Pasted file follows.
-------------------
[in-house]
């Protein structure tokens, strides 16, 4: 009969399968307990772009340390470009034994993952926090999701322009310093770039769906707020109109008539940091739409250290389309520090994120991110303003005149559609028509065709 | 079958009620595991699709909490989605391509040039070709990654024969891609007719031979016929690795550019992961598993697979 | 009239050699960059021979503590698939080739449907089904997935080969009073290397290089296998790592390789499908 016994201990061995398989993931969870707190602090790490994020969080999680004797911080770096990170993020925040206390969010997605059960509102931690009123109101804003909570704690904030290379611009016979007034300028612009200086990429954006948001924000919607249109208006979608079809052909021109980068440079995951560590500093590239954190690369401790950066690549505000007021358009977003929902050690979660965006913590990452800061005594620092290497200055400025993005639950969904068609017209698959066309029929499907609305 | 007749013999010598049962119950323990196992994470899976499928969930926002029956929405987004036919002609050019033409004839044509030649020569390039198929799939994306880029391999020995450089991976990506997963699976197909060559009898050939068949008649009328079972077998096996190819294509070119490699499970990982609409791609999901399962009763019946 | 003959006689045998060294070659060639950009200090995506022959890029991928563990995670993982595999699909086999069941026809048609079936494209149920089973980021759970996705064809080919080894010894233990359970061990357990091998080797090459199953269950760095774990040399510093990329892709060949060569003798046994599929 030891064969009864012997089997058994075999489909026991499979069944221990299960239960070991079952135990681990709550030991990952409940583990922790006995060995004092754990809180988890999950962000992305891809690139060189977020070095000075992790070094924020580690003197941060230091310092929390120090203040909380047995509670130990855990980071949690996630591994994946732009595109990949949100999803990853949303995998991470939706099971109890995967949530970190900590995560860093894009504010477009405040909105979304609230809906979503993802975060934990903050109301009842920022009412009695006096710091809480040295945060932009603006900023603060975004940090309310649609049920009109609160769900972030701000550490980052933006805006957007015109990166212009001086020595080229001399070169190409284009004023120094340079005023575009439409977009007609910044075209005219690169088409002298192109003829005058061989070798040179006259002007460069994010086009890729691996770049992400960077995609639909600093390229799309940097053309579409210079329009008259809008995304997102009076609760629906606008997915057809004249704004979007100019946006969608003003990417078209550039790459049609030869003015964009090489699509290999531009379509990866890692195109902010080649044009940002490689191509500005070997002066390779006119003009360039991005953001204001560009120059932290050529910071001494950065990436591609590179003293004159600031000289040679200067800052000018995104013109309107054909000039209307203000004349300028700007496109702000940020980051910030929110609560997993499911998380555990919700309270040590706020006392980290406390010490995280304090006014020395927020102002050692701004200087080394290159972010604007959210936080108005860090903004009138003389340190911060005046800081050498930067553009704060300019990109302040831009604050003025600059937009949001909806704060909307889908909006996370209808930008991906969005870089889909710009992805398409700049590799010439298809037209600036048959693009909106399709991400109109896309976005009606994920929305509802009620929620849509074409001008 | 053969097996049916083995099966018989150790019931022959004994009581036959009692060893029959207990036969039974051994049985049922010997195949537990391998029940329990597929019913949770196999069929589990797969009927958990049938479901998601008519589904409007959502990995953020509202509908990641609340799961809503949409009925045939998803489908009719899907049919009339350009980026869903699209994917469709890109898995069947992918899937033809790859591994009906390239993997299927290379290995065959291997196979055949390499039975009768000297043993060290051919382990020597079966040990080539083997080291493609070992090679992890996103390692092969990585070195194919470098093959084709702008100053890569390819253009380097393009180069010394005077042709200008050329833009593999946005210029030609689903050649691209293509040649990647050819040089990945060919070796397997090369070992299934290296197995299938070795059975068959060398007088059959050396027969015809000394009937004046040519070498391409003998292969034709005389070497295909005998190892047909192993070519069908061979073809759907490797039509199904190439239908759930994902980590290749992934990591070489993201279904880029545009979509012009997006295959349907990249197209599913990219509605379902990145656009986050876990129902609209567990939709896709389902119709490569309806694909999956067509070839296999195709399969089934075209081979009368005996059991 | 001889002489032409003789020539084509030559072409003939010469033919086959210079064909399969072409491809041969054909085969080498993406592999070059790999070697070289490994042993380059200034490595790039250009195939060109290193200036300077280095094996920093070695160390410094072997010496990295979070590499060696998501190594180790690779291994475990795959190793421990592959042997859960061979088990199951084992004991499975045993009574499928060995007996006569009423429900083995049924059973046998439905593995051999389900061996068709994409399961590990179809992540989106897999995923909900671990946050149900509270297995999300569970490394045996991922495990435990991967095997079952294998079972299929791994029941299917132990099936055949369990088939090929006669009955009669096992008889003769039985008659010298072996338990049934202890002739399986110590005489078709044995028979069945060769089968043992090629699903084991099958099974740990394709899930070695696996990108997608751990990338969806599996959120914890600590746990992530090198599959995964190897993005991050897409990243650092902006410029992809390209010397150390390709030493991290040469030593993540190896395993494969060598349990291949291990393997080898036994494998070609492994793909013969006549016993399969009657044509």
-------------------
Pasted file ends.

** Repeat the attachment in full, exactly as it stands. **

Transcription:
[in-house]
């Protein structure tokens, strides 16, 4: 009969399968307990772009340390470009034994993952926090999701322009310093770039769906707020109109008539940091739409250290389309520090994120991110303003005149559609028509065709 | 079958009620595991699709909490989605391509040039070709990654024969891609007719031979016929690795550019992961598993697979 | 009239050699960059021979503590698939080739449907089904997935080969009073290397290089296998790592390789499908 016994201990061995398989993931969870707190602090790490994020969080999680004797911080770096990170993020925040206390969010997605059960509102931690009123109101804003909570704690904030290379611009016979007034300028612009200086990429954006948001924000919607249109208006979608079809052909021109980068440079995951560590500093590239954190690369401790950066690549505000007021358009977003929902050690979660965006913590990452800061005594620092290497200055400025993005639950969904068609017209698959066309029929499907609305 | 007749013999010598049962119950323990196992994470899976499928969930926002029956929405987004036919002609050019033409004839044509030649020569390039198929799939994306880029391999020995450089991976990506997963699976197909060559009898050939068949008649009328079972077998096996190819294509070119490699499970990982609409791609999901399962009763019946 | 003959006689045998060294070659060639950009200090995506022959890029991928563990995670993982595999699909086999069941026809048609079936494209149920089973980021759970996705064809080919080894010894233990359970061990357990091998080797090459199953269950760095774990040399510093990329892709060949060569003798046994599929 030891064969009864012997089997058994075999489909026991499979069944221990299960239960070991079952135990681990709550030991990952409940583990922790006995060995004092754990809180988890999950962000992305891809690139060189977020070095000075992790070094924020580690003197941060230091310092929390120090203040909380047995509670130990855990980071949690996630591994994946732009595109990949949100999803990853949303995998991470939706099971109890995967949530970190900590995560860093894009504010477009405040909105979304609230809906979503993802975060934990903050109301009842920022009412009695006096710091809480040295945060932009603006900023603060975004940090309310649609049920009109609160769900972030701000550490980052933006805006957007015109990166212009001086020595080229001399070169190409284009004023120094340079005023575009439409977009007609910044075209005219690169088409002298192109003829005058061989070798040179006259002007460069994010086009890729691996770049992400960077995609639909600093390229799309940097053309579409210079329009008259809008995304997102009076609760629906606008997915057809004249704004979007100019946006969608003003990417078209550039790459049609030869003015964009090489699509290999531009379509990866890692195109902010080649044009940002490689191509500005070997002066390779006119003009360039991005953001204001560009120059932290050529910071001494950065990436591609590179003293004159600031000289040679200067800052000018995104013109309107054909000039209307203000004349300028700007496109702000940020980051910030929110609560997993499911998380555990919700309270040590706020006392980290406390010490995280304090006014020395927020102002050692701004200087080394290159972010604007959210936080108005860090903004009138003389340190911060005046800081050498930067553009704060300019990109302040831009604050003025600059937009949001909806704060909307889908909006996370209808930008991906969005870089889909710009992805398409700049590799010439298809037209600036048959693009909106399709991400109109896309976005009606994920929305509802009620929620849509074409001008 | 053969097996049916083995099966018989150790019931022959004994009581036959009692060893029959207990036969039974051994049985049922010997195949537990391998029940329990597929019913949770196999069929589990797969009927958990049938479901998601008519589904409007959502990995953020509202509908990641609340799961809503949409009925045939998803489908009719899907049919009339350009980026869903699209994917469709890109898995069947992918899937033809790859591994009906390239993997299927290379290995065959291997196979055949390499039975009768000297043993060290051919382990020597079966040990080539083997080291493609070992090679992890996103390692092969990585070195194919470098093959084709702008100053890569390819253009380097393009180069010394005077042709200008050329833009593999946005210029030609689903050649691209293509040649990647050819040089990945060919070796397997090369070992299934290296197995299938070795059975068959060398007088059959050396027969015809000394009937004046040519070498391409003998292969034709005389070497295909005998190892047909192993070519069908061979073809759907490797039509199904190439239908759930994902980590290749992934990591070489993201279904880029545009979509012009997006295959349907990249197209599913990219509605379902990145656009986050876990129902609209567990939709896709389902119709490569309806694909999956067509070839296999195709399969089934075209081979009368005996059991 | 001889002489032409003789020539084509030559072409003939010469033919086959210079064909399969072409491809041969054909085969080498993406592999070059790999070697070289490994042993380059200034490595790039250009195939060109290193200036300077280095094996920093070695160390410094072997010496990295979070590499060696998501190594180790690779291994475990795959190793421990592959042997859960061979088990199951084992004991499975045993009574499928060995007996006569009423429900083995049924059973046998439905593995051999389900061996068709994409399961590990179809992540989106897999995923909900671990946050149900509270297995999300569970490394045996991922495990435990991967095997079952294998079972299929791994029941299917132990099936055949369990088939090929006669009955009669096992008889003769039985008659010298072996338990049934202890002739399986110590005489078709044995028979069945060769089968043992090629699903084991099958099974740990394709899930070695696996990108997608751990990338969806599996959120914890600590746990992530090198599959995964190897993005991050897409990243650092902006410029992809390209010397150390390709030493991290040469030593993540190896395993494969060598349990291949291990393997080898036994494998070609492994793909013969006549016993399969009657044509």